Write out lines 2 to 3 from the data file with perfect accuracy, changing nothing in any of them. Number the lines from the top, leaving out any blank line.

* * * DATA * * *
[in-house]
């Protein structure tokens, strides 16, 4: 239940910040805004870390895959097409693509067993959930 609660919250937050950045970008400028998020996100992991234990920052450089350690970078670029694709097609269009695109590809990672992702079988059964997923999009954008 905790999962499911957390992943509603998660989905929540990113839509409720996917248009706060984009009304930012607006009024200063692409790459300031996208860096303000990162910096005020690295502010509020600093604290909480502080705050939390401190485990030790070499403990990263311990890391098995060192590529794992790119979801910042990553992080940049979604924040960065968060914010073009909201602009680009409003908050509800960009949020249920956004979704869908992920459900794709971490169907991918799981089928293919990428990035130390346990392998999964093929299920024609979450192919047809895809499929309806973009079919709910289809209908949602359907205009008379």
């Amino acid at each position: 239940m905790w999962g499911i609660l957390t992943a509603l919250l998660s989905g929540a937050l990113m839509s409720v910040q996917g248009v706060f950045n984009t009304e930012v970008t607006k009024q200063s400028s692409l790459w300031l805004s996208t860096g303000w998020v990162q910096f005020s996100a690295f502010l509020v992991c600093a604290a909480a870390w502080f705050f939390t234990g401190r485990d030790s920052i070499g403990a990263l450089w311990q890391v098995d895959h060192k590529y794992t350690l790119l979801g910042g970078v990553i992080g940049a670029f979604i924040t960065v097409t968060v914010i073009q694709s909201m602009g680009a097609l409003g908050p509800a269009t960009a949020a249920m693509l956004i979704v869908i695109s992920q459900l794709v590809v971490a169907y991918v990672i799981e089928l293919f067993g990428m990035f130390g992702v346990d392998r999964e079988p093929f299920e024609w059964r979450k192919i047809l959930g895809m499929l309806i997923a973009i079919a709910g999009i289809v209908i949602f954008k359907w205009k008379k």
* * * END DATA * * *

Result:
């Protein structure tokens, strides 16, 4: 239940910040805004870390895959097409693509067993959930 609660919250937050950045970008400028998020996100992991234990920052450089350690970078670029694709097609269009695109590809990672992702079988059964997923999009954008 905790999962499911957390992943509603998660989905929540990113839509409720996917248009706060984009009304930012607006009024200063692409790459300031996208860096303000990162910096005020690295502010509020600093604290909480502080705050939390401190485990030790070499403990990263311990890391098995060192590529794992790119979801910042990553992080940049979604924040960065968060914010073009909201602009680009409003908050509800960009949020249920956004979704869908992920459900794709971490169907991918799981089928293919990428990035130390346990392998999964093929299920024609979450192919047809895809499929309806973009079919709910289809209908949602359907205009008379």
């Amino acid at each position: 239940m905790w999962g499911i609660l957390t992943a509603l919250l998660s989905g929540a937050l990113m839509s409720v910040q996917g248009v706060f950045n984009t009304e930012v970008t607006k009024q200063s400028s692409l790459w300031l805004s996208t860096g303000w998020v990162q910096f005020s996100a690295f502010l509020v992991c600093a604290a909480a870390w502080f705050f939390t234990g401190r485990d030790s920052i070499g403990a990263l450089w311990q890391v098995d895959h060192k590529y794992t350690l790119l979801g910042g970078v990553i992080g940049a670029f979604i924040t960065v097409t968060v914010i073009q694709s909201m602009g680009a097609l409003g908050p509800a269009t960009a949020a249920m693509l956004i979704v869908i695109s992920q459900l794709v590809v971490a169907y991918v990672i799981e089928l293919f067993g990428m990035f130390g992702v346990d392998r999964e079988p093929f299920e024609w059964r979450k192919i047809l959930g895809m499929l309806i997923a973009i079919a709910g999009i289809v209908i949602f954008k359907w205009k008379k």